Stanley and his fellow first-year students also dealt with sexuality and gender roles during the play they wrote and performed. One of the objectives with the play was to use a prop chosen by last year’s students to use as a main theme or motif to guide the play. The object was a deck of cards, so they spun that into drawing cards at certain points of your life in order to determine sexuality and gender. This was beautifully explained during the brainstorming process of figuring out what to make their play about.
One of my favorite things about this book was the fluidity of time. During the first storyline, the sections were broken up by days of the week, where in the second storyline they were broken up by months. My interpretation of this was that time passes differently at different ages. Because you haven’t experienced much life when you’re young, every single day seems long and monotonous, but as you get older time seems to go faster. It doesn’t seem like you break it up into days or weeks even, but months or periods of your life.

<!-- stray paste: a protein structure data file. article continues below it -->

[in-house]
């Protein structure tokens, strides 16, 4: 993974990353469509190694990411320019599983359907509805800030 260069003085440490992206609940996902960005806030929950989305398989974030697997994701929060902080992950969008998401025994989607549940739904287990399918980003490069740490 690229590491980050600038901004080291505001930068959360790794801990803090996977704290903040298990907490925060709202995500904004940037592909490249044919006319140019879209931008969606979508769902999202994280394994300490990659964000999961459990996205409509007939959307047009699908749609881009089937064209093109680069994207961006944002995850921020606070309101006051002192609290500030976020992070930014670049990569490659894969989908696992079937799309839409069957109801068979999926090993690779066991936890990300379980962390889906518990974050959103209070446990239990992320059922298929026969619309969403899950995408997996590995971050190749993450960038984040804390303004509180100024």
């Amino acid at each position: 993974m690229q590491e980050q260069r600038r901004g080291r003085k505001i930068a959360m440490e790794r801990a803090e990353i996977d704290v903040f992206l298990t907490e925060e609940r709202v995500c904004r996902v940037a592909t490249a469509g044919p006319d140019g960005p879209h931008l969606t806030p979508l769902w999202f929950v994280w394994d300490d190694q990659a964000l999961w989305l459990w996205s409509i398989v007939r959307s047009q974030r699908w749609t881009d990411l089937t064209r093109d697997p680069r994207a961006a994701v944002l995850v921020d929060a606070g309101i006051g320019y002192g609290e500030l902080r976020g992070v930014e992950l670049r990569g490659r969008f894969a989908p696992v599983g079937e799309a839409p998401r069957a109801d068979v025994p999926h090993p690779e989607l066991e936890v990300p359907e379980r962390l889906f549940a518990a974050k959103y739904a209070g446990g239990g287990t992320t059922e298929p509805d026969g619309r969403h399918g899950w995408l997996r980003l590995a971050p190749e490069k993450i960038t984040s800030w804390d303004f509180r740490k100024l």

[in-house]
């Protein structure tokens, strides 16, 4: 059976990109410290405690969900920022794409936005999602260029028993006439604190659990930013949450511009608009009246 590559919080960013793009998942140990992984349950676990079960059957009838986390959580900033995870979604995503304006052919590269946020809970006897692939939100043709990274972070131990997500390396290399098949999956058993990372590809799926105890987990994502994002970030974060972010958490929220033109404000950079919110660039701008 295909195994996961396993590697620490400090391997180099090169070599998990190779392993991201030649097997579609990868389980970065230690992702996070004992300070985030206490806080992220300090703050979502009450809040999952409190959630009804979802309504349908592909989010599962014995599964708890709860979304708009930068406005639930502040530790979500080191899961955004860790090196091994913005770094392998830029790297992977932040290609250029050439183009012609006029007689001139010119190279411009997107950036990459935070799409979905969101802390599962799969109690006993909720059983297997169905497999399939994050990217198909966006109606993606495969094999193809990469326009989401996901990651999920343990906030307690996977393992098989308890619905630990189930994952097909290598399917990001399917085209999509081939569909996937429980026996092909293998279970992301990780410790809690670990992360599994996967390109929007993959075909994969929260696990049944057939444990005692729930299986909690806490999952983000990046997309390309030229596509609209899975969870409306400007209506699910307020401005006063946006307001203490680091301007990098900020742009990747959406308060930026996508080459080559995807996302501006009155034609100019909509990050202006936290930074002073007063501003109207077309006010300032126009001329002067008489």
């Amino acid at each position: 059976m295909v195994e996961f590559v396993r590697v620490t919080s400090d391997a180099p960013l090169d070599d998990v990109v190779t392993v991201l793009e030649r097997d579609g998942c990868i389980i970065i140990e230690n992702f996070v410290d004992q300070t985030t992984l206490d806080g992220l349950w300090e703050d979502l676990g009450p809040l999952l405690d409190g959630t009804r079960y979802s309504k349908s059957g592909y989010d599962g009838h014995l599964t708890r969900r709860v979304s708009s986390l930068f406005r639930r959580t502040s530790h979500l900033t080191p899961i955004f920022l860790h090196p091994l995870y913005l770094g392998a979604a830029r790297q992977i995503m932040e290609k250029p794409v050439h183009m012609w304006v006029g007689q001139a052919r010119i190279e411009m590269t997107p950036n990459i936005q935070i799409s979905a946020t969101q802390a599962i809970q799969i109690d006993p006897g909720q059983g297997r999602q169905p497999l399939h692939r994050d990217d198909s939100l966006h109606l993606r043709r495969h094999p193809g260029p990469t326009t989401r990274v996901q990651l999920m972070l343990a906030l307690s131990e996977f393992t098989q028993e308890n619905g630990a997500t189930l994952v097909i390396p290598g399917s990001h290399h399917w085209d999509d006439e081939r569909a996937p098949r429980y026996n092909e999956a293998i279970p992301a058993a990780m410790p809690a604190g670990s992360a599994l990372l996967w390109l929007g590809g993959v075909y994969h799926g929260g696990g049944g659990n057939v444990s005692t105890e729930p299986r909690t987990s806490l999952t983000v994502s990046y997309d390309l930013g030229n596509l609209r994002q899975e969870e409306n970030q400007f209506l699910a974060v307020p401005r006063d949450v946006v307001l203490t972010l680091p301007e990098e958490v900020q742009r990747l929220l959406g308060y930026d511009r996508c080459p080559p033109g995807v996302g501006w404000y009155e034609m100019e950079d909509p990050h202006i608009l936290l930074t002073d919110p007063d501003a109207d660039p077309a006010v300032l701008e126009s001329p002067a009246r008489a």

There was also fluidity with time in the sense that some scenes were repeated but from another perspective. Because time was represented differently in both the storylines, there were some discrepancies between when events actually occurred. It gave the reader a sense of knowing more than the characters, and that made the reader want to continue reading to find out when every person would find out information.
The characters in this novel were beautifully broken, and made you want to know everything about them. All the characters were struggling with something different, but didn’t know the best way to deal with their problems. Some of the opinions they brought to the foreground of the story made me really have to think about what I was reading, and how I felt about the issues they were bringing up.
I am extremely impressed with Eleanor Catton as this is her debut novel. The themes that were discussed were talked about eloquently and fit together with the whole story wonderfully. As I read I try and make predictions about the way a story is going to go, and I couldn’t seem do that with this. Every page contained something new and interesting that added to the story. Overall I enjoyed this book immensely, and I look forward to reading more works from Catton in the future.